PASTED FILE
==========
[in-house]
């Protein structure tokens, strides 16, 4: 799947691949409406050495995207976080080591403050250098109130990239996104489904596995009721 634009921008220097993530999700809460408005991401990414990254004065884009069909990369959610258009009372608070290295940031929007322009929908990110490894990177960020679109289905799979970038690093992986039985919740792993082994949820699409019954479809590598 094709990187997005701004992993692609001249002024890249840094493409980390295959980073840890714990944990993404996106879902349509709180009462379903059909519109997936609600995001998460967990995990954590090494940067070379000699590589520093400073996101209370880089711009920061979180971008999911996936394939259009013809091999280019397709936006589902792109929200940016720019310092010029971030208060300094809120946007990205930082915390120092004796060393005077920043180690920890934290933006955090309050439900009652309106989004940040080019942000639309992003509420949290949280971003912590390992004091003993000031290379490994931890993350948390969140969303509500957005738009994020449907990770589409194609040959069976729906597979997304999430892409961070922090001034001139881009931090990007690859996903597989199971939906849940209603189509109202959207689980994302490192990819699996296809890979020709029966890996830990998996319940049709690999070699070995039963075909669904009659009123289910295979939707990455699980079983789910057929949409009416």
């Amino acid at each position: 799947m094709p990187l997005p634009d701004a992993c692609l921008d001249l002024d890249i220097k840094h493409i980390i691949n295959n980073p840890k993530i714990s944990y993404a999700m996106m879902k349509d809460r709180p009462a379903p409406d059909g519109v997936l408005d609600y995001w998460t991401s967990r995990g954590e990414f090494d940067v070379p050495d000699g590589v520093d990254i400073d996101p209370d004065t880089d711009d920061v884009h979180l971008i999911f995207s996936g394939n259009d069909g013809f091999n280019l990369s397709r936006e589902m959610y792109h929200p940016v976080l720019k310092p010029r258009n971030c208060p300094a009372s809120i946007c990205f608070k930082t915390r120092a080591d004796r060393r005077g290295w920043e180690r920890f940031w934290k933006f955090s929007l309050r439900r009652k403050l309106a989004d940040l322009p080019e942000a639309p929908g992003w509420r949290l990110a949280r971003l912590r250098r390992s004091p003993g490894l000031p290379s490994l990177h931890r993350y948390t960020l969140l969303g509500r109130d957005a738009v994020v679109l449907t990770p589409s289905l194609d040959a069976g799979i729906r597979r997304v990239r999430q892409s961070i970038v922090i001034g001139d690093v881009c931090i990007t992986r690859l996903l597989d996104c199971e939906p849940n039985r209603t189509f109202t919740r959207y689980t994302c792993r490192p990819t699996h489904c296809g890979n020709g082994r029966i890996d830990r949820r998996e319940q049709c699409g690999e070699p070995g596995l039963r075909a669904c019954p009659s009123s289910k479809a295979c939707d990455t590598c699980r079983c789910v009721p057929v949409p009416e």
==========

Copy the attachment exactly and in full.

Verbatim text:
[in-house]
């Protein structure tokens, strides 16, 4: 799947691949409406050495995207976080080591403050250098109130990239996104489904596995009721 634009921008220097993530999700809460408005991401990414990254004065884009069909990369959610258009009372608070290295940031929007322009929908990110490894990177960020679109289905799979970038690093992986039985919740792993082994949820699409019954479809590598 094709990187997005701004992993692609001249002024890249840094493409980390295959980073840890714990944990993404996106879902349509709180009462379903059909519109997936609600995001998460967990995990954590090494940067070379000699590589520093400073996101209370880089711009920061979180971008999911996936394939259009013809091999280019397709936006589902792109929200940016720019310092010029971030208060300094809120946007990205930082915390120092004796060393005077920043180690920890934290933006955090309050439900009652309106989004940040080019942000639309992003509420949290949280971003912590390992004091003993000031290379490994931890993350948390969140969303509500957005738009994020449907990770589409194609040959069976729906597979997304999430892409961070922090001034001139881009931090990007690859996903597989199971939906849940209603189509109202959207689980994302490192990819699996296809890979020709029966890996830990998996319940049709690999070699070995039963075909669904009659009123289910295979939707990455699980079983789910057929949409009416």
């Amino acid at each position: 799947m094709p990187l997005p634009d701004a992993c692609l921008d001249l002024d890249i220097k840094h493409i980390i691949n295959n980073p840890k993530i714990s944990y993404a999700m996106m879902k349509d809460r709180p009462a379903p409406d059909g519109v997936l408005d609600y995001w998460t991401s967990r995990g954590e990414f090494d940067v070379p050495d000699g590589v520093d990254i400073d996101p209370d004065t880089d711009d920061v884009h979180l971008i999911f995207s996936g394939n259009d069909g013809f091999n280019l990369s397709r936006e589902m959610y792109h929200p940016v976080l720019k310092p010029r258009n971030c208060p300094a009372s809120i946007c990205f608070k930082t915390r120092a080591d004796r060393r005077g290295w920043e180690r920890f940031w934290k933006f955090s929007l309050r439900r009652k403050l309106a989004d940040l322009p080019e942000a639309p929908g992003w509420r949290l990110a949280r971003l912590r250098r390992s004091p003993g490894l000031p290379s490994l990177h931890r993350y948390t960020l969140l969303g509500r109130d957005a738009v994020v679109l449907t990770p589409s289905l194609d040959a069976g799979i729906r597979r997304v990239r999430q892409s961070i970038v922090i001034g001139d690093v881009c931090i990007t992986r690859l996903l597989d996104c199971e939906p849940n039985r209603t189509f109202t919740r959207y689980t994302c792993r490192p990819t699996h489904c296809g890979n020709g082994r029966i890996d830990r949820r998996e319940q049709c699409g690999e070699p070995g596995l039963r075909a669904c019954p009659s009123s289910k479809a295979c939707d990455t590598c699980r079983c789910v009721p057929v949409p009416e």